You swab your cheek or spit into a vial, then send it away to a lab somewhere. Weeks later you get a report that might tell you where your ancestors came from or if you carry certain genetic risks. Or the report could reveal a long-buried family secret and upend your entire sense of identity.
In “The Lost Family: How DNA Testing is Upending Who We Are,” journalist Libby Copeland investigates what happens when we embark on a vast social experiment with little understanding of the ramifications. Copeland explores the culture of genealogy buffs, the science of DNA, and the business of companies like Ancestry and 23andMe, all while tracing the story of one woman, her unusual results, and a relentless methodical drive for answers that becomes a thoroughly modern genetic detective story.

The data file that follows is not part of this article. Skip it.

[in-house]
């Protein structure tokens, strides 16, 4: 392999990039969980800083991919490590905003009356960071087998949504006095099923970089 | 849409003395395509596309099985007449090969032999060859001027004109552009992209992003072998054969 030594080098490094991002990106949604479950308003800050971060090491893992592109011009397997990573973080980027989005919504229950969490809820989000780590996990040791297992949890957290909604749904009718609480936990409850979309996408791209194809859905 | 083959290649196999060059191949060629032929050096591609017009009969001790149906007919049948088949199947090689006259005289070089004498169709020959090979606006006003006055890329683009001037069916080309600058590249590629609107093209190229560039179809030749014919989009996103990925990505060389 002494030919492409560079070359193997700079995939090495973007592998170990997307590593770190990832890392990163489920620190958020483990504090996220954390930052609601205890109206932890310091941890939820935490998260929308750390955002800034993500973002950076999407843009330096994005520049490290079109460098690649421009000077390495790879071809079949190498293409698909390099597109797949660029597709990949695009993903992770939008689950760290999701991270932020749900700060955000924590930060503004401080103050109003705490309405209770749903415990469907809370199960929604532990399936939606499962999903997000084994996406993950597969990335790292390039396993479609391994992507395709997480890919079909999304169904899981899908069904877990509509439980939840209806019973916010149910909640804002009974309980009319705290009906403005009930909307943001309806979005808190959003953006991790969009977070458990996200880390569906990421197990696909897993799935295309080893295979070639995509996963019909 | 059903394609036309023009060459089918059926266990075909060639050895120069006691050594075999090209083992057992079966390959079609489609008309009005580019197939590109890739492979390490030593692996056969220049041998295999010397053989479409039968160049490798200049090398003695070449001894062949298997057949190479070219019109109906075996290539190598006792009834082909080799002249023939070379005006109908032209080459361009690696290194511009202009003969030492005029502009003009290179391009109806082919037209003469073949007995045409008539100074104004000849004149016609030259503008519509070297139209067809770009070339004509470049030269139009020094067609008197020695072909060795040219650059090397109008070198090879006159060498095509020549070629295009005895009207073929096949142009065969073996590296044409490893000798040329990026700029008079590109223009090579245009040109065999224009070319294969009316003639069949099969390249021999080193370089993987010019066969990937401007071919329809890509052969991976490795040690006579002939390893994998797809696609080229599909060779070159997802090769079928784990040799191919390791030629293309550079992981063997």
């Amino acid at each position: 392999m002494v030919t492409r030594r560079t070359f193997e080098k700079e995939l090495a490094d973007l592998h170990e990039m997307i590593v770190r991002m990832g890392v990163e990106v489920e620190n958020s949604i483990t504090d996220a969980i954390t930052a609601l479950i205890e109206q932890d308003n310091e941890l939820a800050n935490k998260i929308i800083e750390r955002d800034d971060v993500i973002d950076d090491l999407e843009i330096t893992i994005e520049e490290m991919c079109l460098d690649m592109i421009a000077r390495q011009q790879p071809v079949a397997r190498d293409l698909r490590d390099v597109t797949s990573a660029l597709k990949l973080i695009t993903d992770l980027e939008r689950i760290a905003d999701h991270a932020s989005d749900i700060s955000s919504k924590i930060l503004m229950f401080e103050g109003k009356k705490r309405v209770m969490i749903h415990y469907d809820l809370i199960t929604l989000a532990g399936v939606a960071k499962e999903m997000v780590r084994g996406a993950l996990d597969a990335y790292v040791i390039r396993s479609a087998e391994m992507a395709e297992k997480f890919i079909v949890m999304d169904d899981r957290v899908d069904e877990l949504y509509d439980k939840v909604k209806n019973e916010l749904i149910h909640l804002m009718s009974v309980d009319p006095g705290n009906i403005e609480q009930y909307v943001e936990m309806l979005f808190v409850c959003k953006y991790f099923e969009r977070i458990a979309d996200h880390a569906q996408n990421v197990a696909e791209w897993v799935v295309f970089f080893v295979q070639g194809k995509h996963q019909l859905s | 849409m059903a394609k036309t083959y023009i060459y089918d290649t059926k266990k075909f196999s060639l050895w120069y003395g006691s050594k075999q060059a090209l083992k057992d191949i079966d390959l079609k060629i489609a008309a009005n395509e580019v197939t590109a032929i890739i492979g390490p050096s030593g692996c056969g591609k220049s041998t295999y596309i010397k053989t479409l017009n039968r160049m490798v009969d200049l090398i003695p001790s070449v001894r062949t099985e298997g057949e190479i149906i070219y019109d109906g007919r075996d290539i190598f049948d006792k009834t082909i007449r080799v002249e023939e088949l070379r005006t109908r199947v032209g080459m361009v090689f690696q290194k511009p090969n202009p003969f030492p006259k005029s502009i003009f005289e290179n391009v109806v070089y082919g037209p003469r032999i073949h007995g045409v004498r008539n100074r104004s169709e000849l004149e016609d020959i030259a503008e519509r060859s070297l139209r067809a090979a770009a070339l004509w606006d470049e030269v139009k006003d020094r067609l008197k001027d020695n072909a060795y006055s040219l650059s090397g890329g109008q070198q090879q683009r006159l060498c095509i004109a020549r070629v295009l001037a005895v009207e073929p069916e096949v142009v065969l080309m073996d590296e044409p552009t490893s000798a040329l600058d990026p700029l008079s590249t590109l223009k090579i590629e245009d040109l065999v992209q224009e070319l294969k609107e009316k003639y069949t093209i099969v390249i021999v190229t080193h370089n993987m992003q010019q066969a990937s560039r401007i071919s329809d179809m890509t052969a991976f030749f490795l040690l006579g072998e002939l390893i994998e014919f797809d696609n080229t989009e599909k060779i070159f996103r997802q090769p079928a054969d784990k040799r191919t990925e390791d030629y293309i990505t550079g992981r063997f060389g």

Libby Copeland is an award-winning journalist and author who writes from New York about culture, science, and human behavior. As a freelance journalist, she writes for such media outlets as The Atlantic, Slate, New York, Smithsonian, The New York Times, The New Republic, Esquire.com, The Wall Street Journal, Fast Company, and Glamour.
A graduate of the University of Pennsylvania, she was a 2010 media fellow at Stanford University’s Hoover Institution. Her article for Esquire.com, “Kate’s Still Here,” won Hearst Magazines’ 2017 Editorial Excellence Award for “reported feature or profile.” She previously won first prize in the feature specialty category from the Society for Features Journalism (then called AASFE). She lives in Westchester, NY, with her husband and two children.